Using fMRI, Nico Dosenbach and colleagues scanned the brains of 74 healthy young adults who were asked to do nothing but relax and stare straight ahead. The researchers used graph theory – a branch of mathematics that has been used to characterise complex systems like the USA power grid – to look for brain areas where activity levels rose and fell in approximate synchrony. ‘You might think that everything is connected to everything, and you would get a sort of big mess and not much information. But that’s not at all what we found,’ says Dosenbach. Instead the researchers found two distinct networks: a cingulo-opercular network and a fronto-parietal network. There was a great deal of interconnectedness between brain regions within these networks, but little or no cross-talk between the two networks.
To establish the role the two networks play, the researchers referred to earlier functional brain scans they’d taken of 183 participants performing 10 different tasks, including visual search, reading and tests of timing. This showed the fronto-parietal network operates over shorter time scales and is involved in online, adaptive control, adjusting for errors. By contrast, the cingulo-opercular network shows more sustained activation, works over longer time scales, and appears to be responsible for stability and tuning out distractions.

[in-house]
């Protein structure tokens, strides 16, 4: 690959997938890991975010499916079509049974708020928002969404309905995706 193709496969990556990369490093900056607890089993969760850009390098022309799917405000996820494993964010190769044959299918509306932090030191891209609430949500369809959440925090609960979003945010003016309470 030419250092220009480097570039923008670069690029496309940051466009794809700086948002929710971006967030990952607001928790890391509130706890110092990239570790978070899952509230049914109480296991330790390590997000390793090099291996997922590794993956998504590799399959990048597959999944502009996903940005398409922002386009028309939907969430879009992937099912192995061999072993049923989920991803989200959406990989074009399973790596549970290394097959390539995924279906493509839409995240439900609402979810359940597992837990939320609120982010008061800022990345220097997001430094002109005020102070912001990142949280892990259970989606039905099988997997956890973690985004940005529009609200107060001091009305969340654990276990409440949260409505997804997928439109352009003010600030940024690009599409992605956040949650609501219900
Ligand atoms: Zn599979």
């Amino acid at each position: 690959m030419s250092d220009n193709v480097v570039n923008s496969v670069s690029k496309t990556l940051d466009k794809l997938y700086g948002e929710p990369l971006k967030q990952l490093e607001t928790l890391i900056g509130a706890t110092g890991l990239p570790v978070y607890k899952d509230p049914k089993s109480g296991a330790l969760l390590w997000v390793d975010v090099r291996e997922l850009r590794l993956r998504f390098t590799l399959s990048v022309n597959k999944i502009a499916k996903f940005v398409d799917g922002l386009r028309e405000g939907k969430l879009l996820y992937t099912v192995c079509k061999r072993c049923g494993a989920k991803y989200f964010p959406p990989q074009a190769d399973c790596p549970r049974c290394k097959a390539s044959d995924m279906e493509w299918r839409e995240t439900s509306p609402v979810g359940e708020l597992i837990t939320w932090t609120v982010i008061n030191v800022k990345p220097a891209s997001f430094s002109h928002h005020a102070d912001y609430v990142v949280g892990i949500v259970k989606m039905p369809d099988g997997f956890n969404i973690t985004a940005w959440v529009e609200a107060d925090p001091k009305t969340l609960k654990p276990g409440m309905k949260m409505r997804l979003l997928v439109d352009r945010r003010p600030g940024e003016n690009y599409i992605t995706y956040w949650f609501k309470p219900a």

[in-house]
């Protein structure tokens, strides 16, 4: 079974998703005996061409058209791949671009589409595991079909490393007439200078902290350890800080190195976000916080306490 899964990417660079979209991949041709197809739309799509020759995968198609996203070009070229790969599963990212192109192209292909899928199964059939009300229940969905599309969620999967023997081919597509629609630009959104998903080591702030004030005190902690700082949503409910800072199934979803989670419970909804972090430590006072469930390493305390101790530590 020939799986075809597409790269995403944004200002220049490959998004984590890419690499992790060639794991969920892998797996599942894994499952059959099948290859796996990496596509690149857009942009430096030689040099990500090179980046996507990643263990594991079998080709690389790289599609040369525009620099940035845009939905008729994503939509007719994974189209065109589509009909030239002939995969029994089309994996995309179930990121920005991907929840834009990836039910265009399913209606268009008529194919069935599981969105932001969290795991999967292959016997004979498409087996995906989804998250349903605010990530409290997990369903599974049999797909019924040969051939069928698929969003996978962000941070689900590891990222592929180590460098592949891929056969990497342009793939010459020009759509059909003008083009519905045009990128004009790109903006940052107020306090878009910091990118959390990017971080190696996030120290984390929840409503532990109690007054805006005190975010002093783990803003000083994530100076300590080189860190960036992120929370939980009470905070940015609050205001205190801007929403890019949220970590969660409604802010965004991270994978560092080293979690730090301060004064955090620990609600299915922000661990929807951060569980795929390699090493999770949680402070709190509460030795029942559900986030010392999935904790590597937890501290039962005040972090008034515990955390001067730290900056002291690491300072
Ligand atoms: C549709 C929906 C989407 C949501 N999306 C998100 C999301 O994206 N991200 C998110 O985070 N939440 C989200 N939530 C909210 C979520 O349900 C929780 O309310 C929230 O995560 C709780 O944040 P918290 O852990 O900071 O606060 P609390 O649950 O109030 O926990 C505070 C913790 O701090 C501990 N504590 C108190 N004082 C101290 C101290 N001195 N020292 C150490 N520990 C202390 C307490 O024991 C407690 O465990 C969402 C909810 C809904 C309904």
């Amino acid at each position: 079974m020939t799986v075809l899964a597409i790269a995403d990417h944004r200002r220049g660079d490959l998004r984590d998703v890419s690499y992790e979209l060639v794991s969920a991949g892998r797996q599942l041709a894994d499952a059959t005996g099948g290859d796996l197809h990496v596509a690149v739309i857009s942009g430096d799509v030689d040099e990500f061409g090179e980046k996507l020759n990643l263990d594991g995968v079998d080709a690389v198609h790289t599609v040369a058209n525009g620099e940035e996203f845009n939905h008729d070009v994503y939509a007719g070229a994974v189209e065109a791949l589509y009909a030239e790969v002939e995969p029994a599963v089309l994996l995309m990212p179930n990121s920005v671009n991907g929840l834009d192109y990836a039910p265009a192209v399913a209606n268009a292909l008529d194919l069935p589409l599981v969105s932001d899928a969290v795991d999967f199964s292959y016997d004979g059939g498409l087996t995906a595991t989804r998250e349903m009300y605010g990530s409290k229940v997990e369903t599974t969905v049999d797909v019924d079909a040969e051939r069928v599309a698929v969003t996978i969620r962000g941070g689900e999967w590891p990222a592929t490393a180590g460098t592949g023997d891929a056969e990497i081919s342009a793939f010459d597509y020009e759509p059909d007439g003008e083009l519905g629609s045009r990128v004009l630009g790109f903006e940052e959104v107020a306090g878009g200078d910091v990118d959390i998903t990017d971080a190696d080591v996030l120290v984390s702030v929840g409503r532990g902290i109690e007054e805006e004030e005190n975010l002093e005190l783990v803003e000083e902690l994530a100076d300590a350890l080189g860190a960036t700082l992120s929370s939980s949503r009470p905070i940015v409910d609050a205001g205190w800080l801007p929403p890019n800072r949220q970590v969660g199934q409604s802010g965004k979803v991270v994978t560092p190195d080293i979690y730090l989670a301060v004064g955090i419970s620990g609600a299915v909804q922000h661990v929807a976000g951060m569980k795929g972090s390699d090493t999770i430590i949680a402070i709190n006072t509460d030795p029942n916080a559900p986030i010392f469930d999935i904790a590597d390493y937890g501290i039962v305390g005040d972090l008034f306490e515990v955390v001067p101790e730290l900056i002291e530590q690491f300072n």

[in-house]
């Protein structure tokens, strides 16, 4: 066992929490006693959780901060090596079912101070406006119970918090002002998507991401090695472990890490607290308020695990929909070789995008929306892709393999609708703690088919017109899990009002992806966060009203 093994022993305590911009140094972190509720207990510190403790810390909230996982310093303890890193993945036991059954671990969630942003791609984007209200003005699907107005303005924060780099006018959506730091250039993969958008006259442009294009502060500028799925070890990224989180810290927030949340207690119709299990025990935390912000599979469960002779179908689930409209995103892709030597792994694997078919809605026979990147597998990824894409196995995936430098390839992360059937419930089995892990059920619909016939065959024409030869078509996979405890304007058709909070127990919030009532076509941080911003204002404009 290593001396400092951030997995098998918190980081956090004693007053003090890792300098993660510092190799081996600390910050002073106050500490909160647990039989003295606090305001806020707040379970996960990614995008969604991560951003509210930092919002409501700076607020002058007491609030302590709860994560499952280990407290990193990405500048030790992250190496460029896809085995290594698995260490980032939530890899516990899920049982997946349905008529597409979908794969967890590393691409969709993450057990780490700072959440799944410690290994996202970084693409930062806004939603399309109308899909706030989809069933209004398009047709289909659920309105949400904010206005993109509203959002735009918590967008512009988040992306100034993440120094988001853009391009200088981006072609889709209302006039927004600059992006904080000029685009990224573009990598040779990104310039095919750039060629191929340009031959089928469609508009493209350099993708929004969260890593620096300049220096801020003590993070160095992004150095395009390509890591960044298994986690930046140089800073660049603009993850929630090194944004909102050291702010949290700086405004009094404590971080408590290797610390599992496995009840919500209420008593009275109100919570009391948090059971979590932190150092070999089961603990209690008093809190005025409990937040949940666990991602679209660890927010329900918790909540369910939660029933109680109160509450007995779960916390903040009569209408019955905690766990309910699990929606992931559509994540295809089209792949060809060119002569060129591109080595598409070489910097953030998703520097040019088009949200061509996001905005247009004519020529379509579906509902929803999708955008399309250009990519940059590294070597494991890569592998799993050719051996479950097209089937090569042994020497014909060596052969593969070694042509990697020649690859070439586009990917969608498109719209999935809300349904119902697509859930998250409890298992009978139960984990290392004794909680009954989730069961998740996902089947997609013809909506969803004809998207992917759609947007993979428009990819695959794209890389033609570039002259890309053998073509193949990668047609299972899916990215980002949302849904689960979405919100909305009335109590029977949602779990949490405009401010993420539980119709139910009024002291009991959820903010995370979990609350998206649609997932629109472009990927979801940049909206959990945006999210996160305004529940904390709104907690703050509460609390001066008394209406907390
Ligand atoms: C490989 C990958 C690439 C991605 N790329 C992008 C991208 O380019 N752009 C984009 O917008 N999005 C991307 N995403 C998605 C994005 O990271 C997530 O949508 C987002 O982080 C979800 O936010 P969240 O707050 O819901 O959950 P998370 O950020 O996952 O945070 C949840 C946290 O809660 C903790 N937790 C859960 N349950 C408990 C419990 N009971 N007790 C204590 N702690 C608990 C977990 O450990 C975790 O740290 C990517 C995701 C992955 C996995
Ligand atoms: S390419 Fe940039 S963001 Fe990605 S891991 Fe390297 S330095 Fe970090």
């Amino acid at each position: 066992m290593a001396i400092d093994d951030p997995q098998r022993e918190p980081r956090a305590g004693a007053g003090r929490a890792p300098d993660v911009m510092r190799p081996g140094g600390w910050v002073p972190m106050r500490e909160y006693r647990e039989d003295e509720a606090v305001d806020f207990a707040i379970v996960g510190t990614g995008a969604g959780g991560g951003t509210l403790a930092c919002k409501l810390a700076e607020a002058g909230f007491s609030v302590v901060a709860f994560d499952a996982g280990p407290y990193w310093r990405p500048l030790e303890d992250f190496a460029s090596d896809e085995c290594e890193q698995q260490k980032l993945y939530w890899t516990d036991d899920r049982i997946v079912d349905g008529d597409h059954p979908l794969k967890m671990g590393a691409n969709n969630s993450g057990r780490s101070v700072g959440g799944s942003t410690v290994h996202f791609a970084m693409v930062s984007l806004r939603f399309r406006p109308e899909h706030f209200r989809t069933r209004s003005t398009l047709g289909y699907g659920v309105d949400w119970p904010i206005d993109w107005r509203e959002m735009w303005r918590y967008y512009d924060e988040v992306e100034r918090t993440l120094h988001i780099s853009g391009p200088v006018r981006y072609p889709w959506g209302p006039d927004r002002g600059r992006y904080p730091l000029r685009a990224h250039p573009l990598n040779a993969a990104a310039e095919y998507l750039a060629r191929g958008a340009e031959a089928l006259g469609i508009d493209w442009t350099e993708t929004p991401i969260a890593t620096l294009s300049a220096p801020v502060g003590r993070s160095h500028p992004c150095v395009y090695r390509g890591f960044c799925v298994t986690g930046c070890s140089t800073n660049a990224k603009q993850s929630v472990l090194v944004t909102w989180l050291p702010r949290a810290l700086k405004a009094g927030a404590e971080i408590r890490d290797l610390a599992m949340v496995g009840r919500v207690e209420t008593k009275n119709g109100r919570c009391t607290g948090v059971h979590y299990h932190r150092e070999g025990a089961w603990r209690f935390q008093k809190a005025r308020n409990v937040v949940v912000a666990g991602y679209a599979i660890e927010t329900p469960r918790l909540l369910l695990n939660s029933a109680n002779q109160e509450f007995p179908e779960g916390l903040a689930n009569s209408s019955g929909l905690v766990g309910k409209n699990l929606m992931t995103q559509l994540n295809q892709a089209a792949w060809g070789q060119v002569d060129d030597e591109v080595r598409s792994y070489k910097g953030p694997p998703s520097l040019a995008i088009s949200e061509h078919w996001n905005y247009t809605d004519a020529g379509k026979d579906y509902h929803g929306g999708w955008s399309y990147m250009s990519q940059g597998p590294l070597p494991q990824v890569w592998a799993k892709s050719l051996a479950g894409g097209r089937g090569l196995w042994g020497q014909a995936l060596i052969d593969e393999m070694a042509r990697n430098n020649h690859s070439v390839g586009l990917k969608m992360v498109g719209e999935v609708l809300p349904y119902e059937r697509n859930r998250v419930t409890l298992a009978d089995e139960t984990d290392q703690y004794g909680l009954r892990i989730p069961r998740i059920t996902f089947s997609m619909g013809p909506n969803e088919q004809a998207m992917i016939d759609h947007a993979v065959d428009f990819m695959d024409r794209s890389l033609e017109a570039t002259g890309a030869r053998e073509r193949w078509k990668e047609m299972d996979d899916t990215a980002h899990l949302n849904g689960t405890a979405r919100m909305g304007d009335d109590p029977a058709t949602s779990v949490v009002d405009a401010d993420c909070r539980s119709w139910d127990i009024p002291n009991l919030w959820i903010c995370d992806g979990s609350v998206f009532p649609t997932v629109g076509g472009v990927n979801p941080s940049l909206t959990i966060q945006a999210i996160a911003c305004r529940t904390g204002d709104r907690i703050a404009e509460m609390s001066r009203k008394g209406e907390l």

‘It appears as if the human has not only one but two supervisory attentional systems, that implement control in parallel and via dissociable mechanisms,’ says Nico Dosenbach. ‘This was a big surprise,’ says co-author Professor Steven Petersen. ‘We knew several brain regions contribute to top-down control, but most of us thought we’d eventually show all those regions linking together in one system, one little guy up top telling everyone else what to do.’
But Dosenbach explains: ‘With additional reading and thinking we realised that this type of control network architecture [with two separate control systems] is actually highly consistent with theories about the structure of complex adaptive systems. For example, in ecology and economics, complex systems that are both resistant to perturbations yet rapidly adaptive have multiple controlling variables, or controllers, that act via different mechanisms and often over different time scales. A simple physiologic example for such control architecture would be balance, which is supported by the inner ear, joint position sensors and the visual system. Having multiple controllers will increase the system’s resilience to damage. Having both rapidly acting and longer-term accumulating controllers allows the system to be both flexible and stable.’